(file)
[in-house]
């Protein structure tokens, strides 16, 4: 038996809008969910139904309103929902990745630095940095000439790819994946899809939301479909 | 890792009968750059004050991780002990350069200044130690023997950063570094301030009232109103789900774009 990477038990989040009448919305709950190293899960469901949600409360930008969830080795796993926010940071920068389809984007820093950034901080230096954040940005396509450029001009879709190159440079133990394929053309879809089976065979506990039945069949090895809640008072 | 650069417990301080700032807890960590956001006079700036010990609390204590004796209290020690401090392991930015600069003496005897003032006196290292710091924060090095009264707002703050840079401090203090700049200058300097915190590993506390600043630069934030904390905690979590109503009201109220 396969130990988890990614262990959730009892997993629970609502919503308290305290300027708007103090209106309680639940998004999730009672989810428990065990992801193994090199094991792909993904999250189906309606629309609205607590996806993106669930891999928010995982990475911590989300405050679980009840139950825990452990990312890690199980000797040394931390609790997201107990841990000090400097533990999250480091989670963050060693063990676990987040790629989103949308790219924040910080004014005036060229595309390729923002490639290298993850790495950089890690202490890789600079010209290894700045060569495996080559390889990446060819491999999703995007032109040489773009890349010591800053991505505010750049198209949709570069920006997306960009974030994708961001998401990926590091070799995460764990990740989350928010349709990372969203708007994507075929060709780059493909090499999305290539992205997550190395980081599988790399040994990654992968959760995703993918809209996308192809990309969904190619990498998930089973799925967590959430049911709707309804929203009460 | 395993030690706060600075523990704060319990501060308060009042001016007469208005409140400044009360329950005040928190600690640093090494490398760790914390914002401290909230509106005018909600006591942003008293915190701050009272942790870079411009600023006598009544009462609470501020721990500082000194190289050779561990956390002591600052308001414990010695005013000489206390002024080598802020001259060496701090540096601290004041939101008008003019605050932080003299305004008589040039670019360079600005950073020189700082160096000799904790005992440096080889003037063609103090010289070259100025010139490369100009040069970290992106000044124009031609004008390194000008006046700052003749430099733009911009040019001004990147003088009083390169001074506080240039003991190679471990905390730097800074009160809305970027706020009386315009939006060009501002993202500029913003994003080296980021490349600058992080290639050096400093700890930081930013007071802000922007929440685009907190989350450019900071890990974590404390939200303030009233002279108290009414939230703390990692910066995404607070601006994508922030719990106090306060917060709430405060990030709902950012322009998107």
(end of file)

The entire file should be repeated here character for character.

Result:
[in-house]
């Protein structure tokens, strides 16, 4: 038996809008969910139904309103929902990745630095940095000439790819994946899809939301479909 | 890792009968750059004050991780002990350069200044130690023997950063570094301030009232109103789900774009 990477038990989040009448919305709950190293899960469901949600409360930008969830080795796993926010940071920068389809984007820093950034901080230096954040940005396509450029001009879709190159440079133990394929053309879809089976065979506990039945069949090895809640008072 | 650069417990301080700032807890960590956001006079700036010990609390204590004796209290020690401090392991930015600069003496005897003032006196290292710091924060090095009264707002703050840079401090203090700049200058300097915190590993506390600043630069934030904390905690979590109503009201109220 396969130990988890990614262990959730009892997993629970609502919503308290305290300027708007103090209106309680639940998004999730009672989810428990065990992801193994090199094991792909993904999250189906309606629309609205607590996806993106669930891999928010995982990475911590989300405050679980009840139950825990452990990312890690199980000797040394931390609790997201107990841990000090400097533990999250480091989670963050060693063990676990987040790629989103949308790219924040910080004014005036060229595309390729923002490639290298993850790495950089890690202490890789600079010209290894700045060569495996080559390889990446060819491999999703995007032109040489773009890349010591800053991505505010750049198209949709570069920006997306960009974030994708961001998401990926590091070799995460764990990740989350928010349709990372969203708007994507075929060709780059493909090499999305290539992205997550190395980081599988790399040994990654992968959760995703993918809209996308192809990309969904190619990498998930089973799925967590959430049911709707309804929203009460 | 395993030690706060600075523990704060319990501060308060009042001016007469208005409140400044009360329950005040928190600690640093090494490398760790914390914002401290909230509106005018909600006591942003008293915190701050009272942790870079411009600023006598009544009462609470501020721990500082000194190289050779561990956390002591600052308001414990010695005013000489206390002024080598802020001259060496701090540096601290004041939101008008003019605050932080003299305004008589040039670019360079600005950073020189700082160096000799904790005992440096080889003037063609103090010289070259100025010139490369100009040069970290992106000044124009031609004008390194000008006046700052003749430099733009911009040019001004990147003088009083390169001074506080240039003991190679471990905390730097800074009160809305970027706020009386315009939006060009501002993202500029913003994003080296980021490349600058992080290639050096400093700890930081930013007071802000922007929440685009907190989350450019900071890990974590404390939200303030009233002279108290009414939230703390990692910066995404607070601006994508922030719990106090306060917060709430405060990030709902950012322009998107």